Raikkonen to miss final two races of season for back surgery

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Kimi Raikkonen will miss the final two rounds of the 2013 Formula One season in order to undergo back surgery ahead of his move to Ferrari in 2014. This means that the Finn will no longer be racing at the Circuit of the Americas in the United States Grand Prix, set to take place next weekend.

Raikkonen has suffered from a recurring back injury throughout his career, but it has become increasingly problematic of late and it was thought that he may take the decision to pull out of the final few races of the year in order to correct the problem.

Speaking to Autosport, Raikkonen’s manager, Steve Robertson, confirmed that the Finn would not be racing in the final two rounds of the season.

“In an ideal world it would have been nice to finish the season with Lotus in the final two grands prix,” he explained. “However, due to the severe pain that Kimi is having, sadly it is not possible.”

Therefore, Raikkonen has raced for Lotus for the final time, bringing to an end a two-year stint at Enstone that has turned sour due to financial problems. He made clear in Abu Dhabi that he would consider walking away from the team early if they could not come to some sort of agreement, but team principal Eric Boullier insisted earlier this week that relations were good with Raikkonen despite him having a seat fitting with Ferrari. Nevertheless, Raikkonen’s decision to have back surgery should allow him to begin life with the Italian marque in 2014 fully fit.

Lotus released a statement on Sunday afternoon confirming the news.

“Lotus F1 Team can confirm that Kimi Raikkonen will miss the final two races of the 2013 Formula 1 season to undergo, and recover from, back surgery. The team will make an announcement about the replacement driver for the United States and Brazilian Grands Prix in due course.”

Hartley happy with ‘big progression’ on first day with Toro Rosso

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With 69 laps completed (28 in free practice one and 41 in free practice two) and respectable lap times in both sessions, Brendon Hartley quickly acclimated to a modern day Formula 1 chassis in his first run with Scuderia Toro Rosso in Friday practice for the United States Grand Prix.

The Porsche factory driver has been drafted into the team following a convoluted series of musical chairs that sees Daniil Kvyat back after a two-race absence, Carlos Sainz Jr. now at Renault and Pierre Gasly racing at the Super Formula season finale in Suzuka.

Over the time in the car today, Hartley experienced changeable conditions in FP1 before a more normal FP2, and discovered the new F1 cockpit after a day learning in the garage yesterday.

“A steep learning curve today! It all went pretty smoothly and I kept the car on track without making too many mistakes, so I’m quite happy,” the New Zealander reflected at day’s end.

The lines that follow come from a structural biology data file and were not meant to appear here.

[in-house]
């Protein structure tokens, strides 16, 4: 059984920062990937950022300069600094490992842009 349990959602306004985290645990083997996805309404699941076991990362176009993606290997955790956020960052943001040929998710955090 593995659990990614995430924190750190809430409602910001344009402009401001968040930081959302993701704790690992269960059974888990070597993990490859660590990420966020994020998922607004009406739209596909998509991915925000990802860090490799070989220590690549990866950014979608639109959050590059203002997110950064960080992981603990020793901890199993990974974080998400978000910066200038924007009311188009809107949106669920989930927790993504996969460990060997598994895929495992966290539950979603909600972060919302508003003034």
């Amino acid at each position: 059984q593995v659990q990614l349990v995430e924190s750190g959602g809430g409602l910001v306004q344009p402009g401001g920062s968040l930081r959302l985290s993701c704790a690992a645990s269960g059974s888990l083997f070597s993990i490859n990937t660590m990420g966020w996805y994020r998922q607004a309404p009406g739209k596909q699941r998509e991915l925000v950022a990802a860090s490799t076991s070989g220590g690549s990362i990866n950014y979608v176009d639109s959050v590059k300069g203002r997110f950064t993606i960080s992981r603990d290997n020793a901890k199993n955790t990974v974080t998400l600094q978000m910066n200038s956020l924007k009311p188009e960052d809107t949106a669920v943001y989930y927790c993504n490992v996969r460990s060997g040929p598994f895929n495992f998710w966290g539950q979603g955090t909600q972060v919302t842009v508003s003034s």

“I didn’t really know what to expect from today because I just had so much to learn! I think I made quite a big progression throughout the day.

“The biggest difference from what I’m used to is the high-speed grip, it’s incredible here in Formula 1…it was quite an eye-opener! Another challenge are the tires, which are also quite different to what I’m used to. On the other hand, the long-run looks quite positive and I did a good job managing the tires there – the biggest thing I need to work on now is the new tire pace, and I’ll get another crack at it tomorrow morning before qualifying.

“All in all, I’d say it’s all coming together. We’ll now work hard and go through plenty of data tonight and hopefully I’ll make another step forward tomorrow.”

His best lap was 1.1 seconds up on Friday driver Sean Gelael, the Indonesian Formula 2 driver, in FP1 (1:39.267 to 1:40.406, good enough for 14th) and 1.1 seconds off the returning Kvyat in FP2 (1:37.987 to 1:36.761, good enough for 17th). Interestingly, the Gelael/Hartley combination in FP1 marked the second time in three races that Toro Rosso had a pair of drivers in its cars without a single Grand Prix start between them – Gasly’s debut at Malaysia was the other, when he and Gelael were in in FP1.

Coming into Friday’s running, Hartley said he was more ready for this opportunity now than he had been as a teenager. He admitted he’d called Red Bull’s Helmut Marko in the wake of Porsche’s LMP1 withdrawal news earlier this year to say he was game for any chance that might come.

“I’m a lot stronger than I was back then, basically. I wasn’t ready at 18 years old. I like to think I’m ready now,” he said.

“I haven’t driven a single-seater since 2012, but I like to think that Porsche LMP1 has hopefully prepared me well.”

As for the rest of his weekend, it’s been made more complicated by Hartley being assessed a 25-spot grid penalty, even though Hartley had done nothing to accrue the penalties.

The roundabout sequence of driver changes at Toro Rosso saw Gasly replace Kvyat, Kvyat replace Sainz, and now Hartley replace Gasly, as is outlined by NBCSN pit reporter Will Buxton below.